lördag 6 december 2008


(English version below)

Riksbanken sänker räntan med 1.75%-enheter. Den största sänkningen någonsin. Den värsta finanskrisen sedan 30-talet.

I Harare skjuter polisen mot demonstranter utanför bankerna som infört en uttagsbegränsning. Man får inte ta ut mer än 500 000 dollar. ”So what” tänker man, tills man får höra att 500 000 Zimbabwe dollar motsvarar 2.50 kronor. Man har inte längre råd med kemikalier som behövs till reningsverken. 12500 personer har kolera och 600 har redan dött. 1.75%-enheter.

I Zimbabwe har man en inflation på 220 miljoner procent vilket motsvarar 7% i sekunden. Men Zimbabwe ligger för långt bort både geografisk och kulturellt för att vi egentligen ska behöva bry oss. 1.75%-enheter.

I mitt eget så händelsefulla liv så har jag fått ytterligare ett paket från Bokus, Tim har kommit och jag går mina dagliga promenader (som lett till ökad aptit och träningsvärk).

Så, för att hålla tankarna borta från nästa veckas datortomografi och vad resultat kan tänkas komma från det, så läser jag böcker. En av de senare är ytterligare en i raden av böcker om att fokusera på det som är viktigt. Den bygger på ett citat från författaren Stephen Levine – ”Om du hade en timme kvar att leva och bara kunder ringa ett telefonsamtal, vem skulle du ringa till? Vad skulle du säga? och vad väntar du på?

En amerikansk författare vid namn Richard Carlson, skrev sitt svar i form av ett brev till sin fru på deras 18e bröllopsdag. 3 år senare avlider han hastigt vid 45 års ålder. Nedan är ett kort utdrag ur boken.

”Who would you call?
If I had an hour to live, I’ll tell you who I wouldn’t call. It wouldn’t be my stockbroker, my financial planner, my banker, or my CPA. Don’t get me wrong. They’re all great people, but the last thing on my mind would be how much money I had made during my lifetime or, for that matter, how much I had left. Things that once seemed important, like the rate of return on my investment portfolio or my current tax bracket, would seem entirely irrelevant. We spend so much of our lives collecting achievements and then indentifying ourselves with them. Yet, with an hour to live, those achievements don’t seem very relevant. I wouldn’t be looking at my trophies.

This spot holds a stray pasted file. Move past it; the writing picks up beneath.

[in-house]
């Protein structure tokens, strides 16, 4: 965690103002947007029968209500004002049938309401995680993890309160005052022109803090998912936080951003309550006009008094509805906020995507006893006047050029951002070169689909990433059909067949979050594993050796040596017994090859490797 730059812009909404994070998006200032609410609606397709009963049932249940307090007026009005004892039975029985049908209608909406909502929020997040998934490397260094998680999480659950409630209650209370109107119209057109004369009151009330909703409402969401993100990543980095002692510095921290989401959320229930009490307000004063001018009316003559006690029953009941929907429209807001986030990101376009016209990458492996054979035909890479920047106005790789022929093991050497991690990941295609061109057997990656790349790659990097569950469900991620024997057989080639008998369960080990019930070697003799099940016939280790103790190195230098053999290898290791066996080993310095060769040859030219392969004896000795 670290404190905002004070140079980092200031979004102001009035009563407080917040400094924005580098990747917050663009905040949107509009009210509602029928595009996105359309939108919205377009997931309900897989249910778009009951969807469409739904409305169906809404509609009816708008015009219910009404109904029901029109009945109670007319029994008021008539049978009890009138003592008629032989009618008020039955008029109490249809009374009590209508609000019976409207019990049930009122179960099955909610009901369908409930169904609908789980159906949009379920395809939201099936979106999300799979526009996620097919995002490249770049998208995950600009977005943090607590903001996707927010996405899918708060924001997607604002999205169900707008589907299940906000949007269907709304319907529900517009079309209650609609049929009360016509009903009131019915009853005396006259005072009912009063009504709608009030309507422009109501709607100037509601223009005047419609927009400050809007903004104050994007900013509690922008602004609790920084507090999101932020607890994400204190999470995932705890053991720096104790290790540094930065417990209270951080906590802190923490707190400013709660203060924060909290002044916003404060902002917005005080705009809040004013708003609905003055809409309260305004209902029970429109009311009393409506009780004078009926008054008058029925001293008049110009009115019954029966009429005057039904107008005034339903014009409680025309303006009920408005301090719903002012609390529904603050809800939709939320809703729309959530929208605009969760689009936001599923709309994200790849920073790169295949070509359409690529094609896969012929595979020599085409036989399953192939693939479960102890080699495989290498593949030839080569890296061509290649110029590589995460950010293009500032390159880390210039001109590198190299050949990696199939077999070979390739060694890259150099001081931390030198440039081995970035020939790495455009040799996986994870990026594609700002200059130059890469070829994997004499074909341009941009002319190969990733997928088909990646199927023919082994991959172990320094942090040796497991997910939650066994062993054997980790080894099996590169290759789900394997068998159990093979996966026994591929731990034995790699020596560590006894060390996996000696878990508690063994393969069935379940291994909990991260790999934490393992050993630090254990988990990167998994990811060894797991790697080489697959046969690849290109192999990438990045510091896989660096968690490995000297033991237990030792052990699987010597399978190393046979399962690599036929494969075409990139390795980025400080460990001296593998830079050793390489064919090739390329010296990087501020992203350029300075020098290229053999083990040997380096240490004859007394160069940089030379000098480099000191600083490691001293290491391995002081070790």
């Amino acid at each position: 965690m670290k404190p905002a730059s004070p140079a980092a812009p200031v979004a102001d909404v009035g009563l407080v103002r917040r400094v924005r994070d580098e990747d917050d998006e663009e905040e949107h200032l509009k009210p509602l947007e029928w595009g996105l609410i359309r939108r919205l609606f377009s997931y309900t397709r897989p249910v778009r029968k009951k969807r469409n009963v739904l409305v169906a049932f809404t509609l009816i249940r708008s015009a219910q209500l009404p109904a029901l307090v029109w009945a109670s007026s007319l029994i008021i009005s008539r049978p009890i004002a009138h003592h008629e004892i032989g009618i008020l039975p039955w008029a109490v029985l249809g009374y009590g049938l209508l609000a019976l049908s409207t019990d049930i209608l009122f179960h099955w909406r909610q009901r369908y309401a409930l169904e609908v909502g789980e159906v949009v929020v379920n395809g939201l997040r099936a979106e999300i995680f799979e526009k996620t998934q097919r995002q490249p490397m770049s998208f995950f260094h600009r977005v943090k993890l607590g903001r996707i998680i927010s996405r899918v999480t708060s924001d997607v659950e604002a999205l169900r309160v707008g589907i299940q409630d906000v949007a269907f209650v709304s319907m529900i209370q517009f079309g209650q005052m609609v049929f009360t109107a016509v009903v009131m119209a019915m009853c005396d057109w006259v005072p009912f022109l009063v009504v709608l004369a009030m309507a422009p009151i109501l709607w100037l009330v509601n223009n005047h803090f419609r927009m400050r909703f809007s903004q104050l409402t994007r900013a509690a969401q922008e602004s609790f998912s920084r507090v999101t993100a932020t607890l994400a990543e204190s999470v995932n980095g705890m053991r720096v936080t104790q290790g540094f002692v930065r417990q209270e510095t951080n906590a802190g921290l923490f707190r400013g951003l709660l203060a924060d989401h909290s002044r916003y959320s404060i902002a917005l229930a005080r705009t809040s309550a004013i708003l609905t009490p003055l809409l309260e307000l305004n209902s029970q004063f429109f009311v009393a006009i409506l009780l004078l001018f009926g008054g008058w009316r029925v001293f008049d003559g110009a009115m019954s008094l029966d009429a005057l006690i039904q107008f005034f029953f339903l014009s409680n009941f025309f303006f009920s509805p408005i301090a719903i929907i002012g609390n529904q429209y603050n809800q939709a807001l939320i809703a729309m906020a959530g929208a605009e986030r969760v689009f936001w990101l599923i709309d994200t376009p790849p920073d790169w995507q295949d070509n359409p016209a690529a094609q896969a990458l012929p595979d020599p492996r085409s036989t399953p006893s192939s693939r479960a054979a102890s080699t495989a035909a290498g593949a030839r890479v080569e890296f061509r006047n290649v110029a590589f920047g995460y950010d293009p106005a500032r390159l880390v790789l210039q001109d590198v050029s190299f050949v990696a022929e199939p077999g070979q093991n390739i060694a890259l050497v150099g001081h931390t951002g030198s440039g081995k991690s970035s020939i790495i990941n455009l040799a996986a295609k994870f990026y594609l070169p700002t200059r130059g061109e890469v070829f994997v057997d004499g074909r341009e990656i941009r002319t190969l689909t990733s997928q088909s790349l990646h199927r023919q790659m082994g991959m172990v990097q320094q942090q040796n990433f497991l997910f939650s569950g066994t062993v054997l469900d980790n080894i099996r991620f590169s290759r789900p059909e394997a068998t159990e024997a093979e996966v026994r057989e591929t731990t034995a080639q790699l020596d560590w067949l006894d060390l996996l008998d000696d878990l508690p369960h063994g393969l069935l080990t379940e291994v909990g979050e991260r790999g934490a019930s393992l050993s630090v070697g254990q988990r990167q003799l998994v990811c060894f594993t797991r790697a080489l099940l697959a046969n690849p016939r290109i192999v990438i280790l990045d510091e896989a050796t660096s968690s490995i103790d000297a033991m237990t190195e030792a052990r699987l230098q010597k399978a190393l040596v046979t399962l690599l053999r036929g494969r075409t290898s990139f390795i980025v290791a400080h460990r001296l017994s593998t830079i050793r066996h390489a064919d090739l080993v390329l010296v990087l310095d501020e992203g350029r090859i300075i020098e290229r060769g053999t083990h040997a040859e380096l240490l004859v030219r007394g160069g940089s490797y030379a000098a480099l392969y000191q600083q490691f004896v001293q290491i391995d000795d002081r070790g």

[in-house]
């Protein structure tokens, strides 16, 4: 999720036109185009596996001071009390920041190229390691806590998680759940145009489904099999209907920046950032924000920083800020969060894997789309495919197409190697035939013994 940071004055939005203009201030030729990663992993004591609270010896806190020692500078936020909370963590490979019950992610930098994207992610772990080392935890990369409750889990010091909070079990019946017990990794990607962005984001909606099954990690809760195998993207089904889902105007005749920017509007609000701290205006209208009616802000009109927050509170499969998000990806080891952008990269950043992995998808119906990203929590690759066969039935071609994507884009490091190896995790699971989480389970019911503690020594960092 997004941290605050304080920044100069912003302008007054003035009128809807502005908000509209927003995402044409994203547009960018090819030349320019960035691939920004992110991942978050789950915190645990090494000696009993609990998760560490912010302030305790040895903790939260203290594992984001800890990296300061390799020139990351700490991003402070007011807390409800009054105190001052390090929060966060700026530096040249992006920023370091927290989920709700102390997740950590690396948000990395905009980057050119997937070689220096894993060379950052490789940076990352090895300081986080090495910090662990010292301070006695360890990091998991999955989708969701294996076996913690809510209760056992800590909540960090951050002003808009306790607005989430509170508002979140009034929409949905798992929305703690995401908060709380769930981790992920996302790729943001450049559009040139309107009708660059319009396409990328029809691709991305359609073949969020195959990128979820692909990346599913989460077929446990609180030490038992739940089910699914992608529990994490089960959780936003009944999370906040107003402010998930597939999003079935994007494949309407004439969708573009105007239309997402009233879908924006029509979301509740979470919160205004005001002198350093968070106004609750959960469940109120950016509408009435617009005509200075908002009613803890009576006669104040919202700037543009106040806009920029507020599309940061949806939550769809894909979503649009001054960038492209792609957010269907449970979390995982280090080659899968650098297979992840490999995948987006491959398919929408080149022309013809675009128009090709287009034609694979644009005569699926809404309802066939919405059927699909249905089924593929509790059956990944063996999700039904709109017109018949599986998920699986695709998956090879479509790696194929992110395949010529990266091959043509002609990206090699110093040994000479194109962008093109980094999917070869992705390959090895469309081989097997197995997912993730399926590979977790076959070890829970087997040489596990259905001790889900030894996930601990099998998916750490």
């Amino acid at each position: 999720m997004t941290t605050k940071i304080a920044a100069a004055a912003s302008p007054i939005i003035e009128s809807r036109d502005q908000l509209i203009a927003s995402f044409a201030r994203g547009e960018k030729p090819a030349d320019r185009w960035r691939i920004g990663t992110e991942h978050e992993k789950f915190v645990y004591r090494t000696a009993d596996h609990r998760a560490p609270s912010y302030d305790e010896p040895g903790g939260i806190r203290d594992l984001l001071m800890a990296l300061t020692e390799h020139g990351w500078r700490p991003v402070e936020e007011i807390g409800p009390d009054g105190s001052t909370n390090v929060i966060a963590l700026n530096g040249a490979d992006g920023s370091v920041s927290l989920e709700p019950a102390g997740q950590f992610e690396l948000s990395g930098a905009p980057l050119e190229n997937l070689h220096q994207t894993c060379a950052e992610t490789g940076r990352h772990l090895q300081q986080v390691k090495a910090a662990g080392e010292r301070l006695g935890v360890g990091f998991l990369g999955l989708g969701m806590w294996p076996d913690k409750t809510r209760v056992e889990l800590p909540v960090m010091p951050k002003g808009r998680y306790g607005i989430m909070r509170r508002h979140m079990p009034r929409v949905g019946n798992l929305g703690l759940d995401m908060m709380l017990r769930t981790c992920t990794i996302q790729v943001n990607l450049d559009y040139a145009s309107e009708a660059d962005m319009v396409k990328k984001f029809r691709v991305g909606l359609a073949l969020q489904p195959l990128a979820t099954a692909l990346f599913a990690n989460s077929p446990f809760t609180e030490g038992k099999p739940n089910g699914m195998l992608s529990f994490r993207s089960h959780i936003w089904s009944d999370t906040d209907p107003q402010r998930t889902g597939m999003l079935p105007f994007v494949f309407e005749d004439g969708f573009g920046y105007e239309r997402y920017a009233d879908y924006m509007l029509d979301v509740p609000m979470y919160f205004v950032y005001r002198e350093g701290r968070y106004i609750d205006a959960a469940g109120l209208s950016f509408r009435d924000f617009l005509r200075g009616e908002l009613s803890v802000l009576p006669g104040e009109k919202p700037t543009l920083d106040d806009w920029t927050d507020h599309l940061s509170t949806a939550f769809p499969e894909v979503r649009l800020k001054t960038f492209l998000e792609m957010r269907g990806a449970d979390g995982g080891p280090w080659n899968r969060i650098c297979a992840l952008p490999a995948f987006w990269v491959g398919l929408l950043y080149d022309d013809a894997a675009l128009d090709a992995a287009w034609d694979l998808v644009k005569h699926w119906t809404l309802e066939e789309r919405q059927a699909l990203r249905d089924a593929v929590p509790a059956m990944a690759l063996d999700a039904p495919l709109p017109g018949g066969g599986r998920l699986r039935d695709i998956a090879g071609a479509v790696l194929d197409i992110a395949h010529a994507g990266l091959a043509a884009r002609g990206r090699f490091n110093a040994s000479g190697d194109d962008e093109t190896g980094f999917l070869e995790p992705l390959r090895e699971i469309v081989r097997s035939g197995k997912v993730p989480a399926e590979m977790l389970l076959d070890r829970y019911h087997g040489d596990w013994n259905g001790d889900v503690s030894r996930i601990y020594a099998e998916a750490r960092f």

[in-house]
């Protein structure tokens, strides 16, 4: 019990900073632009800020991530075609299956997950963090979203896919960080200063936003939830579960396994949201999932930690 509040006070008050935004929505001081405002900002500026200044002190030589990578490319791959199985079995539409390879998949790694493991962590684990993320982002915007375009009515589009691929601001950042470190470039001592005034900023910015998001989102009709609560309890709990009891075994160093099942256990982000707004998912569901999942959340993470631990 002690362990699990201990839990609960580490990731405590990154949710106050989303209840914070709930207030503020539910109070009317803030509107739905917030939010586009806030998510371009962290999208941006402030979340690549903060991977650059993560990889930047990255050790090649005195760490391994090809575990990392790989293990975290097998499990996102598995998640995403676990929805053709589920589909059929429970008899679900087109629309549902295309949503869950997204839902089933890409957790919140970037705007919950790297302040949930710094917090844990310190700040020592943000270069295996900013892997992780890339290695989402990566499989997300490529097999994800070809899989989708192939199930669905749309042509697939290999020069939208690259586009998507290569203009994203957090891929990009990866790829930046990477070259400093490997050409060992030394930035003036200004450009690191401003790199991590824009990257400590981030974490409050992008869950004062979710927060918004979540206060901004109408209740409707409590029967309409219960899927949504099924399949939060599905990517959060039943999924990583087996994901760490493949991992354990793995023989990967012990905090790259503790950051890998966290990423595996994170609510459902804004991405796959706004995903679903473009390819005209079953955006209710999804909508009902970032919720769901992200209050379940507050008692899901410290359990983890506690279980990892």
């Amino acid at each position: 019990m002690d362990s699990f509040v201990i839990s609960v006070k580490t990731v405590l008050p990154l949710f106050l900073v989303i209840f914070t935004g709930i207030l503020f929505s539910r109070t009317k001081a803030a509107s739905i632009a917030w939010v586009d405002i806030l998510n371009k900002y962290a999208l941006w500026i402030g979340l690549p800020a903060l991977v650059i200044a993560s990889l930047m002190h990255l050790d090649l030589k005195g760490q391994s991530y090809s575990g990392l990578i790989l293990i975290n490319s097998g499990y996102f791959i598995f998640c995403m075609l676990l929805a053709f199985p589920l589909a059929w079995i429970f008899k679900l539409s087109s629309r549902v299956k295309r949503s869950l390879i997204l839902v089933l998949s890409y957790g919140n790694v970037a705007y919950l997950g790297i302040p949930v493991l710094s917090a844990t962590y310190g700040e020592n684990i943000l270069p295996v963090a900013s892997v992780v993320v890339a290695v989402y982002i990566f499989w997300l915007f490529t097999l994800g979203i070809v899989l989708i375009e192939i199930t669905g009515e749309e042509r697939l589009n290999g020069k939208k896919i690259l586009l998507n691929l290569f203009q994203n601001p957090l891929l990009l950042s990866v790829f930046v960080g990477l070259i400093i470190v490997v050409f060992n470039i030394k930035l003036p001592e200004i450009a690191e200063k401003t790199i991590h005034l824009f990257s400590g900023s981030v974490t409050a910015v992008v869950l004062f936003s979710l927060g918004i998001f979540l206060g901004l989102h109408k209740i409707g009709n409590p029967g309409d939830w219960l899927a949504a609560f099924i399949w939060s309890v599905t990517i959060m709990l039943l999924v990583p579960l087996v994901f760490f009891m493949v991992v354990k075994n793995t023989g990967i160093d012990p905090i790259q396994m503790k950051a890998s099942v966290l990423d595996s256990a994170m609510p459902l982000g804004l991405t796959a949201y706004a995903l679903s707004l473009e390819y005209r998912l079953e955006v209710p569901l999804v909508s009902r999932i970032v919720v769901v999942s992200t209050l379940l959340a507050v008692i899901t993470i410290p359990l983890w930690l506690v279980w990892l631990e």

Likewise, I wouldn’t be checking in at the office to see what last-minute projects I might be able to check off my list! After all, my in box is always full. I wouldn’t be checking my voice mail, my pager, my e-mail, or my Palm Pilot. All the so-called emergencies would have to wait. I always wondered if the world would come to an end if I didn’t get to all these things. Imagining myself looking around, about ready to leave this place, I finally have my answer. The world looks as crazy as ever, but it’s clearly going to go on without me. I guess I was mistaken about the relative importance of my little corner. I think I may have taken myself a bit too seriously. “

"An hour to live, an hour to love" by Richard Carlson and Kristine Carlson

English Version

The Bank of Sweden has lowered the interest rate by 1.75%. The biggest cut ever. The worst financial crisis since the 1930s.

I Harare the police is shooting at people protesting outside the banks. The banks have put a limit on how much can be withdrawn. The limit is 500 000 dollars. So what, I thought, until I heard that 500 000 Zimbabwean dollars is about 25 US cents, or 20 pence. The government cannot afford the chemicals needed to produce clean water. 12 500 people now have cholera and already almost 600 people have died. 1.75%.

In Zimbabwe the inflation the last month was 220 million percent or 7% per second. But Zimbabwe is too far away, both geographically and in culture for us to really need to care. 1.75%

In my exciting life I have this week got a book parcel from Bokus, Tim is back and I have gone on my daily walks (rendering me a better appetite and aches and pains in my legs, knees and feet).

So, to keep my thoughts off next week’s CT-scan and what results may come of that, I have been reading a lot. One of the latest books is yet another this-is-what-you-should-focus-your-life-on book.

The book is based on a quotation from the writer Stephen Levine – “If you had one hour to live and could make just one phone call, who would it be to, what would you say… and why are you waiting?”

The author of the book, the American writer Richard Carlson, wrote his reply in form of a letter to his wife on their 18th anniversary. 3 years later he dies suddenly at the age of 45. Above you can read a short excerpt from the book.

Inga kommentarer: